Here’s a test question: What increases elementary students’ proficiencies on math and language arts tests, engages them in ways that direct instruction does not, and motivates them – even to the point of not wanting to go home even when they are sick? The answer: The arts integrated with other core academic subjects such as math and English language arts, according to the evaluation results of the Arts in Education Model Development and Dissemination (AEMDD) Grants.
School leaders from two high-need school districts – Jersey City, N.J., and Long Beach, Calif. – shared these and many more findings at an April 6th Education Policy Briefing at the U.S. Department of Education. Both school districts implemented AEMDD grants between 2005 and 2009, focusing on students and classrooms in the elementary grades.
Evaluation results: A tale of grantee successes
In Jersey City, the objectives included both teacher and student improvement through the use of theater arts-integrated lessons, which were developed by the non-profit Educational Arts Team and implemented with the assistance of teachers. The evaluation, which used a rigorous treatment-and-control-group approach, yielded impressive outcomes for the arts-integration classrooms. On the New Jersey Assessment of Skills and Knowledge (NJASK) of English Language Arts test, there was a 16-percentage-point difference between the performance of students who experienced the arts integration lessons and who scored “proficient” or “advanced” and their student counterparts in the comparison control group. For a full description of the results of the AEMDD grant to the Jersey City Public Schools, click here and see the third project description.
In the Long Beach schools, the visual arts, and particularly the art of basket weaving, were integrated into elementary grade math curricula under a partnership between the schools and Dramatic Results, a community-based, non-profit arts education organization. And, as in Jersey City, the experiment in Long Beach also yielded statistically significant differences between the treatment and control classroom students’ performance on standardized measures of math proficiency. In addition, an assessment of students’ arts proficiencies showed that students experiencing arts integration outperformed their non-arts-integration counterparts in their knowledge of arts-related concepts, art interpretation, and the elements of art – evidence that arts-integration strategies need not sacrifice arts standards for those of other academic subjects. For a full description of the results of the AEMDD grant to Dramatic Results, click here.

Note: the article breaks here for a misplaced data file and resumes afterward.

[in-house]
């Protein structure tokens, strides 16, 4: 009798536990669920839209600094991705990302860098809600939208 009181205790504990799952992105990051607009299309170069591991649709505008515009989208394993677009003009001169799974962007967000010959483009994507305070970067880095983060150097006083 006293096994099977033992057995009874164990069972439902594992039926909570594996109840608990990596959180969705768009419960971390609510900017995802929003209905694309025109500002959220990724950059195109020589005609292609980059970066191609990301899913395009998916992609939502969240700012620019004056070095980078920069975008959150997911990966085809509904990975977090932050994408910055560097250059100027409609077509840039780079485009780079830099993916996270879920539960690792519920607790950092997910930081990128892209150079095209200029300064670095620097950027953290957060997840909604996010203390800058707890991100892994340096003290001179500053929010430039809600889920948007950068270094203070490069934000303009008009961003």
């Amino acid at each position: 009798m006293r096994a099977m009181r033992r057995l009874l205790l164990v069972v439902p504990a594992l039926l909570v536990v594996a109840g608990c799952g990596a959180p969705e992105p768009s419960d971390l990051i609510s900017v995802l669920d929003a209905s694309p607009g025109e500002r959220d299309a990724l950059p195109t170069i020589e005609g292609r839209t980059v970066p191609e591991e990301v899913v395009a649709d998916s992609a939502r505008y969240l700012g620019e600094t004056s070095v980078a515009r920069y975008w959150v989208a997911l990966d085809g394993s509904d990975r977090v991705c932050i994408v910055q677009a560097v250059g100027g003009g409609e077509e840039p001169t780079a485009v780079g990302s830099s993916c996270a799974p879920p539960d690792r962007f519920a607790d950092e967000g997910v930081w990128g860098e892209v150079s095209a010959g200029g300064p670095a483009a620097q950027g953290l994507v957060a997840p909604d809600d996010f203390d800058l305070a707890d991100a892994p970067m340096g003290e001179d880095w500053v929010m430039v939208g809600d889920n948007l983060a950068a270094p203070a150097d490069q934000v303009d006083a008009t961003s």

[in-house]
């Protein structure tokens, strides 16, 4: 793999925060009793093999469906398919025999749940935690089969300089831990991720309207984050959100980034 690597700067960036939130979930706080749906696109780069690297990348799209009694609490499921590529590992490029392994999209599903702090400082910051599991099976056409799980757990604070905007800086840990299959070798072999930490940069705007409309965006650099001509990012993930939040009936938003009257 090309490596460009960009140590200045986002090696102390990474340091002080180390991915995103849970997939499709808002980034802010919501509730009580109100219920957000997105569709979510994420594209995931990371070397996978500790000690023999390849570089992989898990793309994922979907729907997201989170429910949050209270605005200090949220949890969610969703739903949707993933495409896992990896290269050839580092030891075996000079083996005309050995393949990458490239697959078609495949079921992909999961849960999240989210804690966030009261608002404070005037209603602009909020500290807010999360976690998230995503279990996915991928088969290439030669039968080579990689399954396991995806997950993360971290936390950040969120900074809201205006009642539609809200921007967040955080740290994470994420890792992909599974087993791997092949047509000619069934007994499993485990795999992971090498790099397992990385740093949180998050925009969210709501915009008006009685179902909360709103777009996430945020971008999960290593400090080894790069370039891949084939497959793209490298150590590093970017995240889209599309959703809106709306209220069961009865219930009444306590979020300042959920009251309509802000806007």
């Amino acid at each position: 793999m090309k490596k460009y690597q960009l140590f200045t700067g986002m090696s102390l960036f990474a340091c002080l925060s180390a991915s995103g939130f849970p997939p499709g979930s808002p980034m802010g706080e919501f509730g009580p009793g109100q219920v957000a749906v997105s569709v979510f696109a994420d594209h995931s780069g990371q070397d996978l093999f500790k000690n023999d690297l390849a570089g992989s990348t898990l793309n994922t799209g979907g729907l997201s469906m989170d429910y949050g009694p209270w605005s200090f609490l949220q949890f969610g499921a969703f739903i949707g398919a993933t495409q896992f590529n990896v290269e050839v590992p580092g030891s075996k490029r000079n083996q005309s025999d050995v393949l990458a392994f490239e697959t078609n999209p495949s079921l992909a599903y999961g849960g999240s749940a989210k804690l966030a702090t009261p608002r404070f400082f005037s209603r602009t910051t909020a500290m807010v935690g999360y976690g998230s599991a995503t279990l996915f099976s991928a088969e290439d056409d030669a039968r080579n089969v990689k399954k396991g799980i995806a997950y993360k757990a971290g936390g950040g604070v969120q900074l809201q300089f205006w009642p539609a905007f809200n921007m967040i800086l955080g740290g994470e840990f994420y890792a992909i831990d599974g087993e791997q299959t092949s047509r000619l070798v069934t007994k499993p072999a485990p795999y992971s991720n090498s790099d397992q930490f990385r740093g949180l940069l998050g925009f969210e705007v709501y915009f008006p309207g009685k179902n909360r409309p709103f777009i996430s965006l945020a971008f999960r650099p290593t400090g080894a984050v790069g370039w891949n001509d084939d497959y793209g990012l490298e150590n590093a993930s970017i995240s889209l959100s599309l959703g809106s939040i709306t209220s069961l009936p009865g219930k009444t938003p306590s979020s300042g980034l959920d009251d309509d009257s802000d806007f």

Beyond quantitative evidence
In both AEMDD projects, beyond the quantitative evidence presented, principals of schools from both Jersey City and Long Beach shared insightful evidence from their schools’ teachers concerning the efficacy of arts-integration on students’ social skills and attitudes toward learning. Janet Elder, principal of P.S. #28 in Jersey City, who had experienced arts integration as a classroom teacher herself, reported multiple pro-social outcomes such as improvements in attendance, students working more effectively as both individuals and in groups, and increases in both engagement and confidence. Deborah Anderson, principal of Buffum Elementary in Long Beach, shared similar findings concerning student outcomes, noting that students in arts-integration classrooms struggling to succeed had new opportunities to thrive and become confident, an important ingredient for success in a school where a majority of the students are from low-income families.
Attendees of the policy briefing witnessed some of the very outcomes adults talked about thanks to opening performances by the dance company and the chorus of the Wiley H. Bates Middle School of Anne Arundel County, Md., another AEMDD grantee. In one dance composition, “Breeze,” students incorporated their study and understanding of meteorology into a modern dance that evoked the seasons and conditions of weather patterns and the atmosphere, as they vividly and movingly evidenced the seamlessness of seemingly disparate subjects.